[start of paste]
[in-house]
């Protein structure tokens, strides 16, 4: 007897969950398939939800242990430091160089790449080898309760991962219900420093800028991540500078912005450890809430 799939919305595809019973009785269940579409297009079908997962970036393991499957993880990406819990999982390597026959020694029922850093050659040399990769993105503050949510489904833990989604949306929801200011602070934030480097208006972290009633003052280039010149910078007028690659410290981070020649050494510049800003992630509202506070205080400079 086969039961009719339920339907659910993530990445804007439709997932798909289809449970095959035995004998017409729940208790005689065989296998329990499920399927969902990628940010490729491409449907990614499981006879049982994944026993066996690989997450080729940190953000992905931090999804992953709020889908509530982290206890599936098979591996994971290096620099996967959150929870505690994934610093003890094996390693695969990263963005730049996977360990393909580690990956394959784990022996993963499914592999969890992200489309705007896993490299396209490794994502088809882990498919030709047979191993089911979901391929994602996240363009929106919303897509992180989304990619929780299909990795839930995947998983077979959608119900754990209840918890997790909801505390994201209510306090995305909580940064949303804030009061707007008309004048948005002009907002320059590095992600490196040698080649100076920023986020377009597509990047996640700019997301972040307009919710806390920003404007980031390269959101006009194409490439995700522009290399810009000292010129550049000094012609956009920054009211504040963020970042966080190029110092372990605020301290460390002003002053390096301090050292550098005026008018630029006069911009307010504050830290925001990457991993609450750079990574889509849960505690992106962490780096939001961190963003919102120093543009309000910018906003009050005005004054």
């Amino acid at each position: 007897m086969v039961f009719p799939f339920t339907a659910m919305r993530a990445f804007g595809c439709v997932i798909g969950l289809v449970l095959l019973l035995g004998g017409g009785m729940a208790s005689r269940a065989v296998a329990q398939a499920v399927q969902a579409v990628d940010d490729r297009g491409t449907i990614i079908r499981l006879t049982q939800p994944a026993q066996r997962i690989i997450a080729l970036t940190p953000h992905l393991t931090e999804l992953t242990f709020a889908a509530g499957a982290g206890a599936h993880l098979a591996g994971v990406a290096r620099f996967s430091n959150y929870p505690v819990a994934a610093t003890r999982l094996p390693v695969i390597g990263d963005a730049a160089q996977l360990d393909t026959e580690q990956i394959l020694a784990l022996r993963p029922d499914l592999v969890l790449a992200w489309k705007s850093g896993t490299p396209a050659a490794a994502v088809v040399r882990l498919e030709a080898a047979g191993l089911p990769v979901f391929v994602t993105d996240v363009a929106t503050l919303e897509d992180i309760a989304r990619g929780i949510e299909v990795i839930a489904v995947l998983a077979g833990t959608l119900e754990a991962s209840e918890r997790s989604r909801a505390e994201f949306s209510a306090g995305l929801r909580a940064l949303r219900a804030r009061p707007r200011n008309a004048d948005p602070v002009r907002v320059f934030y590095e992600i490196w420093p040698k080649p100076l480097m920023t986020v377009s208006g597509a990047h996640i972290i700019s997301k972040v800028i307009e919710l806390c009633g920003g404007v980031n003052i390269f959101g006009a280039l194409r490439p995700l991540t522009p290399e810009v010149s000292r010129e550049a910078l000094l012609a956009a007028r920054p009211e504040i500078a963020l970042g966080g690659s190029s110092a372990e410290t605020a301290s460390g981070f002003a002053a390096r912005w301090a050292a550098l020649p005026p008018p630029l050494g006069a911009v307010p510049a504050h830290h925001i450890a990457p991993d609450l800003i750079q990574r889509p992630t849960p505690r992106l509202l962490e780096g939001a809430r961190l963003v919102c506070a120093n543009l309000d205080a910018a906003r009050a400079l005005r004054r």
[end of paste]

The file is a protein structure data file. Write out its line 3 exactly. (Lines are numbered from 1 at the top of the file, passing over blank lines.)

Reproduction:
């Amino acid at each position: 007897m086969v039961f009719p799939f339920t339907a659910m919305r993530a990445f804007g595809c439709v997932i798909g969950l289809v449970l095959l019973l035995g004998g017409g009785m729940a208790s005689r269940a065989v296998a329990q398939a499920v399927q969902a579409v990628d940010d490729r297009g491409t449907i990614i079908r499981l006879t049982q939800p994944a026993q066996r997962i690989i997450a080729l970036t940190p953000h992905l393991t931090e999804l992953t242990f709020a889908a509530g499957a982290g206890a599936h993880l098979a591996g994971v990406a290096r620099f996967s430091n959150y929870p505690v819990a994934a610093t003890r999982l094996p390693v695969i390597g990263d963005a730049a160089q996977l360990d393909t026959e580690q990956i394959l020694a784990l022996r993963p029922d499914l592999v969890l790449a992200w489309k705007s850093g896993t490299p396209a050659a490794a994502v088809v040399r882990l498919e030709a080898a047979g191993l089911p990769v979901f391929v994602t993105d996240v363009a929106t503050l919303e897509d992180i309760a989304r990619g929780i949510e299909v990795i839930a489904v995947l998983a077979g833990t959608l119900e754990a991962s209840e918890r997790s989604r909801a505390e994201f949306s209510a306090g995305l929801r909580a940064l949303r219900a804030r009061p707007r200011n008309a004048d948005p602070v002009r907002v320059f934030y590095e992600i490196w420093p040698k080649p100076l480097m920023t986020v377009s208006g597509a990047h996640i972290i700019s997301k972040v800028i307009e919710l806390c009633g920003g404007v980031n003052i390269f959101g006009a280039l194409r490439p995700l991540t522009p290399e810009v010149s000292r010129e550049a910078l000094l012609a956009a007028r920054p009211e504040i500078a963020l970042g966080g690659s190029s110092a372990e410290t605020a301290s460390g981070f002003a002053a390096r912005w301090a050292a550098l020649p005026p008018p630029l050494g006069a911009v307010p510049a504050h830290h925001i450890a990457p991993d609450l800003i750079q990574r889509p992630t849960p505690r992106l509202l962490e780096g939001a809430r961190l963003v919102c506070a120093n543009l309000d205080a910018a906003r009050a400079l005005r004054r």